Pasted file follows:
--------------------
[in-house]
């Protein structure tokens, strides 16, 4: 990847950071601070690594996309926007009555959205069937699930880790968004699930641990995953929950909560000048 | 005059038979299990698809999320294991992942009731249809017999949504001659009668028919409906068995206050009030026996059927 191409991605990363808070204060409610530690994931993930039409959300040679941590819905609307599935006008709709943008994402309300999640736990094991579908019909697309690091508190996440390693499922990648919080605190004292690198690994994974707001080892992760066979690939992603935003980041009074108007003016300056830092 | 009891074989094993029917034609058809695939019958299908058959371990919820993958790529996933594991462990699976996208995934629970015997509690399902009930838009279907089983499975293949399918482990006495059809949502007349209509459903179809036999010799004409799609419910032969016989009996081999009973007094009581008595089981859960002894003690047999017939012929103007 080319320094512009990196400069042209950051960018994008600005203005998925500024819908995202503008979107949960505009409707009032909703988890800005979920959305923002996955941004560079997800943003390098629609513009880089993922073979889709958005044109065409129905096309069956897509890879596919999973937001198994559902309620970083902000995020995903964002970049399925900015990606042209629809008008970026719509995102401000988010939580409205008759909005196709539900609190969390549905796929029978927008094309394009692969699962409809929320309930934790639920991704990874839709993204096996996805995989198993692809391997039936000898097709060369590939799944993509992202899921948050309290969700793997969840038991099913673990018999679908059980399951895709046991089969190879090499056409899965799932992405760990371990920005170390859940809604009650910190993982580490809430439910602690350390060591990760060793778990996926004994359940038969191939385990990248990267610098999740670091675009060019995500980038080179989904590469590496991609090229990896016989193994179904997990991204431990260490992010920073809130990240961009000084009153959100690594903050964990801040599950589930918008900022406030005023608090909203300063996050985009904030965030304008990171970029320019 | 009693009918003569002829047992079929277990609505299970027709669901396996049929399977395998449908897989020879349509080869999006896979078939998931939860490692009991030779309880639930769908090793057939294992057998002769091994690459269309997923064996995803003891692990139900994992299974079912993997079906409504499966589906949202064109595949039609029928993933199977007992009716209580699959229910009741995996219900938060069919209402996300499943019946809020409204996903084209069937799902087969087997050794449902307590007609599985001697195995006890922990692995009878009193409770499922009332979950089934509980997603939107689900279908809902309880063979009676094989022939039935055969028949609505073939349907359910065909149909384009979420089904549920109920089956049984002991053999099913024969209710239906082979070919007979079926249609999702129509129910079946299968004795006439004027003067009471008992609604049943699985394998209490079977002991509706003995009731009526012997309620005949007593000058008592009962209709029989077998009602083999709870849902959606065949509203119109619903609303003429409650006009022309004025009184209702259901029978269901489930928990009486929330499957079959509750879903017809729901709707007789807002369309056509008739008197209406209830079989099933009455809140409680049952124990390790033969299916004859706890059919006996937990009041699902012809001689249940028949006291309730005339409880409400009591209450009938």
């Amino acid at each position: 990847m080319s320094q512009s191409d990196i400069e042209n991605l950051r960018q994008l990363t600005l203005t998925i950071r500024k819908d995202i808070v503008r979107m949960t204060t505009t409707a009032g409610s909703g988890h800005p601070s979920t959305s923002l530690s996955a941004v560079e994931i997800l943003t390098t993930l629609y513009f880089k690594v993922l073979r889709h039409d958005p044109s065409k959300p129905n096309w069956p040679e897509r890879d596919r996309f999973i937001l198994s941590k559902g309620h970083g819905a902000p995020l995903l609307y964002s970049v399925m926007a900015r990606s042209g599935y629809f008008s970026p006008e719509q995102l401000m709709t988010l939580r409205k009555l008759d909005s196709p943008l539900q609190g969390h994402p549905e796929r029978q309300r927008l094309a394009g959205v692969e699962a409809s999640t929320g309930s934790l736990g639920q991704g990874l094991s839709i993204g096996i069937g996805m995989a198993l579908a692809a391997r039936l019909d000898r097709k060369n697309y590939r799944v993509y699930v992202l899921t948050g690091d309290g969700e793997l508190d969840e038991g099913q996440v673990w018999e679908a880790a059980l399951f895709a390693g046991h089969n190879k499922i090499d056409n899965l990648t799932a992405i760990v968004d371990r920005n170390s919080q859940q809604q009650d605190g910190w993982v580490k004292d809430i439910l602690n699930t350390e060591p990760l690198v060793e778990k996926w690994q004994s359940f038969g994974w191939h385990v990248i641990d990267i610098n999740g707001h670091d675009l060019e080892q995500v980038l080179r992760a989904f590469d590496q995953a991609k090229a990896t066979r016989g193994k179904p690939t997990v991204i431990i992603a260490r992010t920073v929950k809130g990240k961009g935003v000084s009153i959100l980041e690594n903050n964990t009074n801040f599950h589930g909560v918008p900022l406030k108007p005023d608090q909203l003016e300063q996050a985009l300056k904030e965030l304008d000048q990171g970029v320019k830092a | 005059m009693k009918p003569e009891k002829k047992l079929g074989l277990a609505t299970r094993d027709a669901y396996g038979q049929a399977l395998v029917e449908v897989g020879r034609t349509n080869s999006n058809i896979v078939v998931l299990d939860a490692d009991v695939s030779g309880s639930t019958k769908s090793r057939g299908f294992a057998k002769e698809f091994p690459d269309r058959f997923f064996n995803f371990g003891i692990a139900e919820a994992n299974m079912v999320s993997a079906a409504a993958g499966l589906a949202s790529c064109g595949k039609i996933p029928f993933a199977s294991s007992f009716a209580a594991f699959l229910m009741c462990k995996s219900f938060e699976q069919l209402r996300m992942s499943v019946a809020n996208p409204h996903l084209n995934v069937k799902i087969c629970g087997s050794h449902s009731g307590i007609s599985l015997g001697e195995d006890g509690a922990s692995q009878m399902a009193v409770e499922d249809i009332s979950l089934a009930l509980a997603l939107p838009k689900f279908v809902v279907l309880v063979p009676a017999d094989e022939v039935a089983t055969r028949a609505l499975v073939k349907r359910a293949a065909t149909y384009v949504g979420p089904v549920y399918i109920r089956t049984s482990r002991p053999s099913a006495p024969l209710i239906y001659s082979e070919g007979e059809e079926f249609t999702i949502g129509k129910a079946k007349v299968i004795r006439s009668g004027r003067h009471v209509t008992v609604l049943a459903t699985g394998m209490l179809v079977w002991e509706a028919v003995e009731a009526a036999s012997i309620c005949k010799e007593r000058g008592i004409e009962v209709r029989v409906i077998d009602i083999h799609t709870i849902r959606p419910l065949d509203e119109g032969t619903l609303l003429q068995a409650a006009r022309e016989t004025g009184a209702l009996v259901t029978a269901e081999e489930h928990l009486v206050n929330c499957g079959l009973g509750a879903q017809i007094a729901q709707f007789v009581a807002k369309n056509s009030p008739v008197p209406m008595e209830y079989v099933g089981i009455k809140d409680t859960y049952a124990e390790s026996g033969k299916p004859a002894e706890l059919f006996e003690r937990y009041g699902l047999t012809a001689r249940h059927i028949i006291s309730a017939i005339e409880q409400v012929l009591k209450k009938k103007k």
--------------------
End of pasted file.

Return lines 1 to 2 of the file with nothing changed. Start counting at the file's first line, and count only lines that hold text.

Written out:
[in-house]
């Protein structure tokens, strides 16, 4: 990847950071601070690594996309926007009555959205069937699930880790968004699930641990995953929950909560000048 | 005059038979299990698809999320294991992942009731249809017999949504001659009668028919409906068995206050009030026996059927 191409991605990363808070204060409610530690994931993930039409959300040679941590819905609307599935006008709709943008994402309300999640736990094991579908019909697309690091508190996440390693499922990648919080605190004292690198690994994974707001080892992760066979690939992603935003980041009074108007003016300056830092 | 009891074989094993029917034609058809695939019958299908058959371990919820993958790529996933594991462990699976996208995934629970015997509690399902009930838009279907089983499975293949399918482990006495059809949502007349209509459903179809036999010799004409799609419910032969016989009996081999009973007094009581008595089981859960002894003690047999017939012929103007 080319320094512009990196400069042209950051960018994008600005203005998925500024819908995202503008979107949960505009409707009032909703988890800005979920959305923002996955941004560079997800943003390098629609513009880089993922073979889709958005044109065409129905096309069956897509890879596919999973937001198994559902309620970083902000995020995903964002970049399925900015990606042209629809008008970026719509995102401000988010939580409205008759909005196709539900609190969390549905796929029978927008094309394009692969699962409809929320309930934790639920991704990874839709993204096996996805995989198993692809391997039936000898097709060369590939799944993509992202899921948050309290969700793997969840038991099913673990018999679908059980399951895709046991089969190879090499056409899965799932992405760990371990920005170390859940809604009650910190993982580490809430439910602690350390060591990760060793778990996926004994359940038969191939385990990248990267610098999740670091675009060019995500980038080179989904590469590496991609090229990896016989193994179904997990991204431990260490992010920073809130990240961009000084009153959100690594903050964990801040599950589930918008900022406030005023608090909203300063996050985009904030965030304008990171970029320019 | 009693009918003569002829047992079929277990609505299970027709669901396996049929399977395998449908897989020879349509080869999006896979078939998931939860490692009991030779309880639930769908090793057939294992057998002769091994690459269309997923064996995803003891692990139900994992299974079912993997079906409504499966589906949202064109595949039609029928993933199977007992009716209580699959229910009741995996219900938060069919209402996300499943019946809020409204996903084209069937799902087969087997050794449902307590007609599985001697195995006890922990692995009878009193409770499922009332979950089934509980997603939107689900279908809902309880063979009676094989022939039935055969028949609505073939349907359910065909149909384009979420089904549920109920089956049984002991053999099913024969209710239906082979070919007979079926249609999702129509129910079946299968004795006439004027003067009471008992609604049943699985394998209490079977002991509706003995009731009526012997309620005949007593000058008592009962209709029989077998009602083999709870849902959606065949509203119109619903609303003429409650006009022309004025009184209702259901029978269901489930928990009486929330499957079959509750879903017809729901709707007789807002369309056509008739008197209406209830079989099933009455809140409680049952124990390790033969299916004859706890059919006996937990009041699902012809001689249940028949006291309730005339409880409400009591209450009938």